Homers from Pujols, Ludwick power Cards

Homers from Pujols, Ludwick power Cards

CINCINNATI -- They'll turn back the clock more than 60 years on Saturday, but on Friday night the Cardinals were content just to revisit last month.

A combination of strong starting pitching and the home run ball -- the two hallmarks of St. Louis' excellent April -- provided a 4-3 Cards win over the Reds at Great American Ball Park. St. Louis snapped a three-game losing streak and ended the Reds' run of five straight wins. The Cardinals inched their lead atop the National League Central back to 1 1/2 games.

A defeat would have knocked the Cardinals out of first place for the first time in 2010. Instead, they reasserted their place atop the division.

This time it was Jaime Garcia offering up the quality start, turning in 6 1/3 strong innings, and Albert Pujols and Ryan Ludwick with the thunder. Garcia's start was the best by a Cardinals pitcher since Adam Wainwright five days earlier, and the homers were the club's first since May 3. Not coincidentally, the Cards went 2-7 over the nine-game homerless stretch.

It all looked a lot like the first series of the season, when the Cards got quality starting pitching and knocked the ball around the yard against the same opponent at the same ballpark.

"I think we were definitely aware of [first place being on the line]," Ludwick said. "I read their paper today and I think a lot has been made of first place. It's the middle of May. Every game is a big game. Obviously, this one has bigger implications because they could have taken over first place with a win tonight, but we just have to come here and keep doing our job. Our theory all year long has been to try to win each series."

They've done that in large part with starting pitching. Garcia was dominant through six innings on Friday before getting into trouble in the seventh. He struck out six, many of them on a sharp slider that had Reds hitters flailing away. After striking out five or fewer in each of his first four starts this year, Garcia has six or more in three straight. He has turned in a quality start in each of his seven appearances.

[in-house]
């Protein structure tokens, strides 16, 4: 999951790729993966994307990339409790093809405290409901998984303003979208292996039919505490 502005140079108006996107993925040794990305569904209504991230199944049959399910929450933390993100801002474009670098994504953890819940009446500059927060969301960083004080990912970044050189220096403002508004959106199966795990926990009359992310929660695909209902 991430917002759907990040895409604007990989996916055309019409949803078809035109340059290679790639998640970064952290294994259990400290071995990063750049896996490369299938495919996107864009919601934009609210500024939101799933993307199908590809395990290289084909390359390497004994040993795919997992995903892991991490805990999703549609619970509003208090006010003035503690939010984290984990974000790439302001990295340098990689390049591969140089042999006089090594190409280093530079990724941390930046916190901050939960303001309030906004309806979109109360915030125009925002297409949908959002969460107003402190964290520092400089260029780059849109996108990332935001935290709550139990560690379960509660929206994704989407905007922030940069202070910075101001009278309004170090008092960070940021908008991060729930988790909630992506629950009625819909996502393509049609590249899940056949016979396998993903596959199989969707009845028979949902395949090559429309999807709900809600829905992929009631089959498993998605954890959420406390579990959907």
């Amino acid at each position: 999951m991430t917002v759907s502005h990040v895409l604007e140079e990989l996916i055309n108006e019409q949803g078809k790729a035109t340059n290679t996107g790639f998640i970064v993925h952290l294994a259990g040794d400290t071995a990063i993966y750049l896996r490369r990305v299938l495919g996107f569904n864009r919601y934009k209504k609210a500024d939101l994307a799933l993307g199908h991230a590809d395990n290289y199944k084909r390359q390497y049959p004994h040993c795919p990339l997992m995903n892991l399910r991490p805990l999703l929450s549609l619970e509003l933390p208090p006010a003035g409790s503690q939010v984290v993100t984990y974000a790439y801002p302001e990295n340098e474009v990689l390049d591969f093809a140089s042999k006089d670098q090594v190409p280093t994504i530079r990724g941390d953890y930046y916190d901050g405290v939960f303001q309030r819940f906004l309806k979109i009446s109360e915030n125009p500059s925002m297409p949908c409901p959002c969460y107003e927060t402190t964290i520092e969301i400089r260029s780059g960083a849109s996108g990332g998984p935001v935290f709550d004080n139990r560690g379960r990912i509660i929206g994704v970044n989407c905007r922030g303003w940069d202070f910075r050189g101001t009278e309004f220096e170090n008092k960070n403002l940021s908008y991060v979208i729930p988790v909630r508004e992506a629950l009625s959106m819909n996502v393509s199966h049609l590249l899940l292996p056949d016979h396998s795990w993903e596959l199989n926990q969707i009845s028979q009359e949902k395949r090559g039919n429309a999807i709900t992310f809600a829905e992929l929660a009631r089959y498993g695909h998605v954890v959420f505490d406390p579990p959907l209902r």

Garcia's ERA is a ridiculous 1.42 through seven starts -- the second through eighth starts of his Major League career -- and he seems to be getting better.

"As the season is going on, you feel more comfortable," Garcia said. "This is my first year, my rookie year, and you learn more. You get better. You try to gain more confidence in yourself and learning from all the guys. Learning about the media stuff, and [working] with the catchers and [pitching coach Dave] Duncan and all that."

As much as his pitching, it's Garcia's desire to learn and willingness to listen that has struck his teammates.

"He locates well," Ludwick said. "He doesn't make a lot of mistakes. He sinks it, he cuts it, he's got a slow curveball, a changeup. And he handles himself so well. That's what's really impressive for a young kid. He wants to learn. He's eager to learn. He respects the older guys. He tries to learn from the older guys. He's first-class when it comes to being a baseball player."

With Garcia seemingly cruising, Jonny Gomes doubled to lead off the seventh. Two batters later, on a 2-1 count, Garcia left a fastball up to Drew Stubbs. Stubbs drilled it out of the park to center, and Garcia's game was over. Four relievers finished Garcia's work for him, with Ryan Franklin picking up his eighth save -- and his first since April 26.

Fortunately for Garcia and the Cardinals, they had a little breathing room when Stubbs went deep. An offense that had been kept quiet recently came up with two big hits on Friday. Pujols hit a two-run shot in the third inning that gave the Cardinals the lead, and Ludwick added a two-run jack two innings later for what turned out to be valuable insurance.

"It kind of left me scratching my head on both of them," Reds pitcher Aaron Harang said. "On Albert, I kind of felt like he was up in the air, too. When he hit it, he wasn't sure if it would be another popup or if was going to go out. It looked like it got up in the jet stream or something. ... I've given up enough of those and I've seen enough of those go out of here. It's just part of playing here. You're going to give up your home runs. They had runners on when I did. If you're going to give those up, you're better to give up the solo variety."

The Cardinals are now 5-2 against the Reds on the year.

Matthew Leach is a reporter for MLB.com. This story was not subject to the approval of Major League Baseball or its clubs.